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3189Re: Oldest Greek translation of Hebrew/Aramaic text

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  • frankclancy
    Aug 8, 2009
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      Dear Ken - thanks for the suggestion. However, I have a small problem. I believe I shall have an article published about "The Date of Ben Sira" in which I argue that Ben sira was written probably after his grandson went to Egypt or about 132-100 BCE and the grandson would have written the prologue about 100-80 BCE. Others have suggested Demetrius the Chronographer but I published an article demonstrating that Demetrius used the year 141 BCE as the base year for his chronography and I suggested there is no evidence placing him earlier than 100 BCE. And so on. I keep asking the same question - what is the earliest certain evidence of a Greek translation of a Judean text but I cannot get a satisfactory answer from any LXX scholar.

      Frank Clancy


      --- In lxx@yahoogroups.com, "Ken Penner" <kpenner@...> wrote:
      >
      > The prologue to Sirach would be earlier than Epiphanius. I'm not sure
      > when to date the Greek postscript to Job 42:17. Before the Hellenistic
      > period there wouldn't have been much demand to translate Hebrew and
      > Aramaic into Greek, and I can't think of any Jewish writers between the
      > beginning of the Hellenistic period and ben Sira who might have
      > discussed translating into Greek.
      >
      > Are you wondering how much precedent there was for the translation of
      > the scriptures from Hebrew to Greek?
      >
      > Ken
      >
      >
      > Ken M. Penner, Ph.D.
      > Assistant Professor, Religious Studies
      > St. Francis Xavier University
      > kpenner@...
      >
      >
      >
      > -----Original Message-----
      > From: lxx@yahoogroups.com [mailto:lxx@yahoogroups.com] On Behalf Of
      > andrew fincke
      > Sent: August 6, 2009 12:56 PM
      > To: lxx@yahoogroups.com
      > Subject: RE: [lxx] Oldest Greek translation of Hebrew/Aramaic text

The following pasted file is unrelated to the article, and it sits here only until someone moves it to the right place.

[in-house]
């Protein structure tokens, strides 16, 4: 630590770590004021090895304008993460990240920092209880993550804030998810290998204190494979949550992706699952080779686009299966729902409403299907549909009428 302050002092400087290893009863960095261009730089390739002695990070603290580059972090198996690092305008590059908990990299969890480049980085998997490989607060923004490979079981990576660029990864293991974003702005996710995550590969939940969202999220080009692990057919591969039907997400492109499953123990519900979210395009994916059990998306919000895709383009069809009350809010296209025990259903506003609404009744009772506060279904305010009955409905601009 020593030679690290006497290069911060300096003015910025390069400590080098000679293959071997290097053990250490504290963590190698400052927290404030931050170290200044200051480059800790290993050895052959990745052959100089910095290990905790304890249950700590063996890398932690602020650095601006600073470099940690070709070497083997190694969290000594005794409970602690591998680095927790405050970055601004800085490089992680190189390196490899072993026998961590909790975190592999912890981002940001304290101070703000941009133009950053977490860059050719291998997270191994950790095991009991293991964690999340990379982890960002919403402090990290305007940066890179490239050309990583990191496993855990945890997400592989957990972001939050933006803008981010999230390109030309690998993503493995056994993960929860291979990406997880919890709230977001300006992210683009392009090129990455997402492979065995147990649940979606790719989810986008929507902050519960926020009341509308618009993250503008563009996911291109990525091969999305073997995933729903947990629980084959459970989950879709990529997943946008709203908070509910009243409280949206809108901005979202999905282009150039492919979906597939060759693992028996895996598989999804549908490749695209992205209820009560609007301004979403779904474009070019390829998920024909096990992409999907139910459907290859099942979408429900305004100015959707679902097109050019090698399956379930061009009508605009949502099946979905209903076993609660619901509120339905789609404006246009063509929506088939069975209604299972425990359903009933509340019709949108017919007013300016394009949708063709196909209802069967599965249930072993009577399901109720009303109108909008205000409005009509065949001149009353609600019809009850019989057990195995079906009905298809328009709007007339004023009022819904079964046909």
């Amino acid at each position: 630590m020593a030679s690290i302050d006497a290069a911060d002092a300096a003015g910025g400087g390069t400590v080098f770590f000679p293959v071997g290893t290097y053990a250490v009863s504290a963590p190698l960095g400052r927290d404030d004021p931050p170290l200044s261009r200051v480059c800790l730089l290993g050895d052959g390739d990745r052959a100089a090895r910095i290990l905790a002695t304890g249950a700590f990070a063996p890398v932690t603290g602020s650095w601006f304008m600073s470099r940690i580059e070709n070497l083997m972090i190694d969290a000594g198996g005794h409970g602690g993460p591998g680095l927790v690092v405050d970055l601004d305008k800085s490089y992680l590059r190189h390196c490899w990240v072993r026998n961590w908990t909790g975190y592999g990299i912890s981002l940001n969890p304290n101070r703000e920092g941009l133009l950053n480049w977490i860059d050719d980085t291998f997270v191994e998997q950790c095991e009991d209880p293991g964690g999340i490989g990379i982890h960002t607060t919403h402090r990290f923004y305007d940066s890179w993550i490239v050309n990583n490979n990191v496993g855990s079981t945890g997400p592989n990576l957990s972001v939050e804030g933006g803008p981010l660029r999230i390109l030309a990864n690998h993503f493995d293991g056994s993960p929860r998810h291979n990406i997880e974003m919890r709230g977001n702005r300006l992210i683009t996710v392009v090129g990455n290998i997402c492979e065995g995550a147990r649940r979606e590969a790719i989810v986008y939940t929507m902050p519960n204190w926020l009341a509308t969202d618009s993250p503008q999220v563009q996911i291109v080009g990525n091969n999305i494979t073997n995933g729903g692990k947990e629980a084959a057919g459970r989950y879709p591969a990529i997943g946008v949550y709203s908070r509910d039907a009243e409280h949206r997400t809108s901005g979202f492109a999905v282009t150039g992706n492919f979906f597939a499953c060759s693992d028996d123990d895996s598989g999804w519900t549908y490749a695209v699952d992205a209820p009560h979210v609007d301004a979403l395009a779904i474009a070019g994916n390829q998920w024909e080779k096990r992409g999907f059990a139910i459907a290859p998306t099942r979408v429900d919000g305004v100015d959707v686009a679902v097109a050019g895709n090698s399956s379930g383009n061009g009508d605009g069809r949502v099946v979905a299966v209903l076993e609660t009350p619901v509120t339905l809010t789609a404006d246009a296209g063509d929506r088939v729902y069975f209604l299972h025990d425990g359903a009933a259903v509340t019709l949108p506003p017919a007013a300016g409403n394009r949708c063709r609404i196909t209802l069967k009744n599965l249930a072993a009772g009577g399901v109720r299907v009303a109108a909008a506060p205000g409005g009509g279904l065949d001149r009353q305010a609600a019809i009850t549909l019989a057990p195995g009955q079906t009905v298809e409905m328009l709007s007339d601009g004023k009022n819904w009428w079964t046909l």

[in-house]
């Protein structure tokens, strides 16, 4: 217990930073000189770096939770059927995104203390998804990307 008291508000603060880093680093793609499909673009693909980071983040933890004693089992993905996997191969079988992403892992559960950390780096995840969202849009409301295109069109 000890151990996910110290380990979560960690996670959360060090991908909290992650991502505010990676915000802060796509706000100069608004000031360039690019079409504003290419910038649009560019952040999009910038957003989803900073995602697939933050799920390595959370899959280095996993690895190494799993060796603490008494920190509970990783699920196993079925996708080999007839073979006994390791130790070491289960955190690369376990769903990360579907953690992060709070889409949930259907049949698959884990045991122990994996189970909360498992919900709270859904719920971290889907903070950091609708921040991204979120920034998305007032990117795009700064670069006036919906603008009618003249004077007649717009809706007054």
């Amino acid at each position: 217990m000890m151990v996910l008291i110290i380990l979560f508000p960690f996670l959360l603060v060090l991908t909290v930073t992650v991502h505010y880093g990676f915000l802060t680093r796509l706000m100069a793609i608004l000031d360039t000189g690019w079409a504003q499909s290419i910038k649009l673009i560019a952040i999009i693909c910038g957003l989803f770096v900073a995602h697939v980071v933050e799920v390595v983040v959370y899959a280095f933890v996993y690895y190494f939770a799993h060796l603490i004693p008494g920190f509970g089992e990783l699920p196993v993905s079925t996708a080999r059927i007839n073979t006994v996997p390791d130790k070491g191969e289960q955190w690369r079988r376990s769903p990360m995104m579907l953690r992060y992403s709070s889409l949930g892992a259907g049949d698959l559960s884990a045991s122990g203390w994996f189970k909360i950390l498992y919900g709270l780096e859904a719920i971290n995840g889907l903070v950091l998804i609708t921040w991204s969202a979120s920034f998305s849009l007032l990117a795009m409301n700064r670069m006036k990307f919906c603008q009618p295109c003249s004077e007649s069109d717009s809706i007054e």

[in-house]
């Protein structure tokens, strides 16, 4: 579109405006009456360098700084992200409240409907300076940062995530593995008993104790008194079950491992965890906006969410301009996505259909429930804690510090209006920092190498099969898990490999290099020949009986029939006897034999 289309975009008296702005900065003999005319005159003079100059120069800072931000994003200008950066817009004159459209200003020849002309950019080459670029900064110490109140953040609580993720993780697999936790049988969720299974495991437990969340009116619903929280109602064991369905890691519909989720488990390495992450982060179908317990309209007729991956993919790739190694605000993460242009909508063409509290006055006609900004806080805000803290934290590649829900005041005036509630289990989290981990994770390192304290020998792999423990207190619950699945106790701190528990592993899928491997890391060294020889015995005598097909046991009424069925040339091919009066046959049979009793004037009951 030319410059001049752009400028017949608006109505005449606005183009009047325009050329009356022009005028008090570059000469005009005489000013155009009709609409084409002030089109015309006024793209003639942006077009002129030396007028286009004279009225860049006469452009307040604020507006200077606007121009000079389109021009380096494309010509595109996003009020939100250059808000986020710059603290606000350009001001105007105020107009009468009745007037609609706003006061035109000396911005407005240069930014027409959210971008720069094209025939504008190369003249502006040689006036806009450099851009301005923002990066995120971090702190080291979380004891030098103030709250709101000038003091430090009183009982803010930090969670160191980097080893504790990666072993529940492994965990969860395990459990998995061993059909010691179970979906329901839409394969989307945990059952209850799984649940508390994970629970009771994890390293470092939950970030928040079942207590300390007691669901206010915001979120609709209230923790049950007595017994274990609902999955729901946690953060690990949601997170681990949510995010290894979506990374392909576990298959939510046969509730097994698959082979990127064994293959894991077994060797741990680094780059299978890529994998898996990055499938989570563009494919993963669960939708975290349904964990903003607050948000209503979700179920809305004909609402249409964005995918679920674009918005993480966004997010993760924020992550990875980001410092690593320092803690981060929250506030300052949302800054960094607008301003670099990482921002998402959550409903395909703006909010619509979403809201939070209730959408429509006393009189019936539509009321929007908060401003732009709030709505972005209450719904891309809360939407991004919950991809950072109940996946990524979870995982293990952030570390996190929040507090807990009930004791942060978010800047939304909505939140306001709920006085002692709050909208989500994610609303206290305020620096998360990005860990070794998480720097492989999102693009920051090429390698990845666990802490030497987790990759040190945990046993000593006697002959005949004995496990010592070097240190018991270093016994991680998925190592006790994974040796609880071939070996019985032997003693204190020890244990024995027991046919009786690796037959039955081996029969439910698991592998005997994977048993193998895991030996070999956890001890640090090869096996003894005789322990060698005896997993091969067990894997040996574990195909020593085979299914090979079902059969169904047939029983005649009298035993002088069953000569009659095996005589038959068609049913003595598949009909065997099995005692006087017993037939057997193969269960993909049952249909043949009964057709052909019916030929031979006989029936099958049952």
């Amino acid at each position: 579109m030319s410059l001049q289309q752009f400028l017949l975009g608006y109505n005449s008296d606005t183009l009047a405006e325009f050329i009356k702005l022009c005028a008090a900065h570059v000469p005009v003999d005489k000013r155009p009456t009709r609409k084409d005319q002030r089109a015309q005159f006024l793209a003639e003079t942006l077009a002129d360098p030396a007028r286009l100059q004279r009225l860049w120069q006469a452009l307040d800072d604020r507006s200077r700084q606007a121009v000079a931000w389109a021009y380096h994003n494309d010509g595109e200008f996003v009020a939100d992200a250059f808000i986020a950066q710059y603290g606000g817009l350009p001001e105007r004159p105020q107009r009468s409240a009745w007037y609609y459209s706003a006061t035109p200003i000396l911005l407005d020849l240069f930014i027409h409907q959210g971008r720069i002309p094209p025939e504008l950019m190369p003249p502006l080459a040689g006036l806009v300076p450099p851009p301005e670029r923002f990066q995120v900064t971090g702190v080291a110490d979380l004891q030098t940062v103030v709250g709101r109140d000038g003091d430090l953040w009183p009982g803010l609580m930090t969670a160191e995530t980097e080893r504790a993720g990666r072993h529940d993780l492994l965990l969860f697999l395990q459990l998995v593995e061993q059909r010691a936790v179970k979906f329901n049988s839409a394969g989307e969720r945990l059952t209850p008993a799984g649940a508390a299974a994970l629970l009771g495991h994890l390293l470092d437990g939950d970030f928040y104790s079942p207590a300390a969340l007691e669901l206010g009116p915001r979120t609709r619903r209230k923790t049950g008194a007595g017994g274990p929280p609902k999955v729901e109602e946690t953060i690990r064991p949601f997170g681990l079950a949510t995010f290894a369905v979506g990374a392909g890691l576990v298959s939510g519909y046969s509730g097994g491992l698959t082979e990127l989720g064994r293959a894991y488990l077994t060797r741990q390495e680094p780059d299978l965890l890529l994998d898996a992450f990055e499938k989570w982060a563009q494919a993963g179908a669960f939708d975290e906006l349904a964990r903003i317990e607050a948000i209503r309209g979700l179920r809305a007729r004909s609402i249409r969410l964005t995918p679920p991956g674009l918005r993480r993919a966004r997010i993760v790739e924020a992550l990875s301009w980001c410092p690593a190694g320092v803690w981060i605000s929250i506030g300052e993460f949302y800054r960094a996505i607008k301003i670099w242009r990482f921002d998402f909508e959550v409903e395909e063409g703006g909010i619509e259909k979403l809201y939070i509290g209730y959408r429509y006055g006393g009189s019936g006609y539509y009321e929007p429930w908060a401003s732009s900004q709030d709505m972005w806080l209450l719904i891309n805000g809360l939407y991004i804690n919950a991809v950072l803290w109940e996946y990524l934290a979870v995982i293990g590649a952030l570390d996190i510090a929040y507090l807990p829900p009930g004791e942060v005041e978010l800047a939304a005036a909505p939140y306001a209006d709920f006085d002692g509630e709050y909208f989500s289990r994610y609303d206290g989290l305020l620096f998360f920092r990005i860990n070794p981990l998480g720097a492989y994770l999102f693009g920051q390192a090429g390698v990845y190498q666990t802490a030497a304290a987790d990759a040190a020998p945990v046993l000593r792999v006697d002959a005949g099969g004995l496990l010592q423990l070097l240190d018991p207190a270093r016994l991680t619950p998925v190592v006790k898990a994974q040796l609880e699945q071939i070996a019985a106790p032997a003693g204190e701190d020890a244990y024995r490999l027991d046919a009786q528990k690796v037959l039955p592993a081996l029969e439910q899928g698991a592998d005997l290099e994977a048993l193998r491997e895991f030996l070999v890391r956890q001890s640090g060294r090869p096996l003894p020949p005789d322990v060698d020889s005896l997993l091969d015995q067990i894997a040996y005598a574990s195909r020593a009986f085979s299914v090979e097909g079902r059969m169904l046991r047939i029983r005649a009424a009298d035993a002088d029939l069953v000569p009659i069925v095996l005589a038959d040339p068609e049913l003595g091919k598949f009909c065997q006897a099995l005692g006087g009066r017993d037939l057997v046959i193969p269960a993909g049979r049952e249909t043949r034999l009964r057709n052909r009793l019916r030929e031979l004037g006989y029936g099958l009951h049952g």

>
      >
      > Dear Frank,
      >
      > See Swete, Introduction, chapters 1-3. At page 31 he quotes Epiphanius
      > about Aquila. Being ever unsure whether Greek letters will be delivered
      > properly to the list and putting my neck on the line from the firing
      > squad of Greek native speakers, I give a translation of what I read:
      >
      > "Adrianos ... set him at the head of the work.. Being embittered, he
      > changed religion and was circumcized a Jew. Assiduously and ambitiously
      > he taught himself Hebrew grammar and syntax. Having learned this to the
      > core, he translated not word for word, but rather paraphrastically in
      > such a way that he perverted some of the scripture, intruding on the
      > translation of the 72 so as to twist the prophetic references to
      > Christ." (For "72" see Swete, 15.)
      >
      > Andrew Fincke
      >
      >
      >
      > To: lxx@yahoogroups.com
      > From: clancyfrank@...
      > Date: Thu, 6 Aug 2009 07:14:01 +0000
      > Subject: [lxx] Oldest Greek translation of Hebrew/Aramaic text
      >
      >
      >
      >
      >
      > Hello - would someone be kind enough to tell me what is the oldest known
      > text or the oldest known reference to a Greek translation of a Hebrew or
      > Jewish/Judean Aramaic text? Please do not point me to the Letter of
      > Aristeas. I have my fingers crossed. Thanks
      >
      > Frank Clancy
      >
      >
      >
      >
      >
      >
      >
      >
      >
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